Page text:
|Publication number||US5272767 A|
|Application number||US 07/925,678|
|Publication date||Dec 21, 1993|
|Filing date||Sep 18, 1992|
|Priority date||Nov 5, 1990|
|Publication number||07925678, 925678, US 5272767 A, US 5272767A, US-A-5272767, US5272767 A, US5272767A|
|Inventors||Charles A. Asmuth, Suz-Hsi Wan, Peter M. Freitag|
|Original Assignee||David Sarnoff Research Center, Inc.|
|Export Citation||BiBTeX, EndNote, RefMan|
|Patent Citations (5), Non-Patent Citations (2), Referenced by (16), Classifications (7), Legal Events (5)|
|External Links: USPTO, USPTO Assignment, Espacenet|
This application is a continuation in part of U.S. application Ser. No. 07/608942 now abandoned.
This invention relates generally to the field of computer data analysis and, more particularly, to methods and arrangements for using computers to transform data obtained from external sources into processed data.
A technical investigator often needs to transform initial data from such external sources as flat computer files, databases, and measuring equipment into processed data with the aid of calculations and transformations in order to make visual presentations and useful summaries. Any tool or device to help in making the link between initial data and data ready for presentation should have a number of qualities: (1) it should be sufficiently general to perform a wide variety of transformations on the data, (2) it should be able to handle data of a sufficiently generic form to be useful in a wide variety of contexts, (3) it should be simple to use, and (4) it should be reconfigurable in an interactive fashion. Simplicity of use particularly means that a user should be able to perform transformations on the data without needing to acquire specialized skills such as learning a general purpose programming language. Interactive reconfiguration is important because frequently an investigator cannot know in advance just what sort of analysis is called for. Frequently, the best course of analysis may only become evident to an investigator as it is taking place.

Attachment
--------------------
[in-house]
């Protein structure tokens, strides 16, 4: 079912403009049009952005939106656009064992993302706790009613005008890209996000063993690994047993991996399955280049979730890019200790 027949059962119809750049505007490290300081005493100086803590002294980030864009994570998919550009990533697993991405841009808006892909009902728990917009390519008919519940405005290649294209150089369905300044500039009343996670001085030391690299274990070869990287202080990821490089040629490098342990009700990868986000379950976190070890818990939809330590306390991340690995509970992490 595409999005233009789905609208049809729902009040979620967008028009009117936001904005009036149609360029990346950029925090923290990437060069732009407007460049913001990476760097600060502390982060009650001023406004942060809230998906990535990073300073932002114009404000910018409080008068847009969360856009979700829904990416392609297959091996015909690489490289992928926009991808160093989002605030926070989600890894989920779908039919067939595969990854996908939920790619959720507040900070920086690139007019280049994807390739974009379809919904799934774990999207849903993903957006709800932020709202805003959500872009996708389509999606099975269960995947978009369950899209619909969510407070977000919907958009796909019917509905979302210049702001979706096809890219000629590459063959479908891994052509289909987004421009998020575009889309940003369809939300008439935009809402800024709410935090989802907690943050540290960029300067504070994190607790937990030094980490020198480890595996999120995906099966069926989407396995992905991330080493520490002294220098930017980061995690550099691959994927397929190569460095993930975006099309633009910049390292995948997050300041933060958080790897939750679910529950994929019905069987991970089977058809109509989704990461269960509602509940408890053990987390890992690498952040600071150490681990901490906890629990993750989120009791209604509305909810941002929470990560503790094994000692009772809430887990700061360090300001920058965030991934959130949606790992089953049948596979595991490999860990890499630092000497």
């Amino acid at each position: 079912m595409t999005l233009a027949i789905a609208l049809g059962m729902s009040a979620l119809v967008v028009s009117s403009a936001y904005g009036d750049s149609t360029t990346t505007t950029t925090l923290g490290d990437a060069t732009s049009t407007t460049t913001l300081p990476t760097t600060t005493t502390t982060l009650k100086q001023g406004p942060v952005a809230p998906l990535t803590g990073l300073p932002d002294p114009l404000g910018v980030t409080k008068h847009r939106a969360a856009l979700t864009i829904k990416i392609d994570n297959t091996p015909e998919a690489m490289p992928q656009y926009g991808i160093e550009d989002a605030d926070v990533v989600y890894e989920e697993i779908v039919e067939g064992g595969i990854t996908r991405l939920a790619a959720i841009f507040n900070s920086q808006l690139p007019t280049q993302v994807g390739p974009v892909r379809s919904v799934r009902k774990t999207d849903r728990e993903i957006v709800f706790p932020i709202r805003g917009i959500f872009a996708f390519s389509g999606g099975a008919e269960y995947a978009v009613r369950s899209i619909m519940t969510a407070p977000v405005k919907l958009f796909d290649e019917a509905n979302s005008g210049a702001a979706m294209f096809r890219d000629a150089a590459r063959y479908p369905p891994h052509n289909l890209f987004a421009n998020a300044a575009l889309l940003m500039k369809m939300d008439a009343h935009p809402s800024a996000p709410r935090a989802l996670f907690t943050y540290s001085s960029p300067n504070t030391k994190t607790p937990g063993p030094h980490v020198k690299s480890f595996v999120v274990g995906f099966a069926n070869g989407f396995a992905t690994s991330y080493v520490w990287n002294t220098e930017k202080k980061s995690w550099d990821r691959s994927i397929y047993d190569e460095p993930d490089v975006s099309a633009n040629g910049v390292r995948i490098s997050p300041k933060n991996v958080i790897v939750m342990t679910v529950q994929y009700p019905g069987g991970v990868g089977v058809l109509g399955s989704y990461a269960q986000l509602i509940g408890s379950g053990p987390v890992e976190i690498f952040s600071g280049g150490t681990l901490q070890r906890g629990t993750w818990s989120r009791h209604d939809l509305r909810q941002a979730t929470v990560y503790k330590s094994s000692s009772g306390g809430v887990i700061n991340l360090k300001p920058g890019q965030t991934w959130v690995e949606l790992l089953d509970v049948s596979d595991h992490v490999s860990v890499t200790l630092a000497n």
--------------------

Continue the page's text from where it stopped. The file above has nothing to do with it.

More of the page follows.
In the past, most successful screen based interfaces for analysis software have been limited to specialized situations where the data being passed from one point to another are either very simple or very constant in form. In other less specialized situations, unfortunately, such interfaces tend to be of little use.
The present invention overcomes many of the limitations of the prior art and is particularly valuable in situations where the user has a number of data processing tools from which to choose and tables of data of different degrees of complexity to analyze.
The present invention is, from one aspect, directed to an interactive method of controlling the flow of data in computer memory from an input table of rows and columns of data to an output table of rows and columns of data with the aid of a crossbar or grid on the screen of a video display monitor and a selection device such as a mouse. The method comprises the steps of generating a control grid (the crossbar) of rows and columns on the screen of a video display monitor in which each row of the grid is assigned to a respectively different column of the input table and each column of the grid is assigned to a function that a column of data from the input table may perform in generating the output table, inserting marks at selected intersections of rows and columns of the grid to assign the functions for selected columns of the input table to perform in generating the output table, and controlling generation of the output table from data in respective input table columns selected by marks in accordance with the functions assigned to those columns by the respective marks.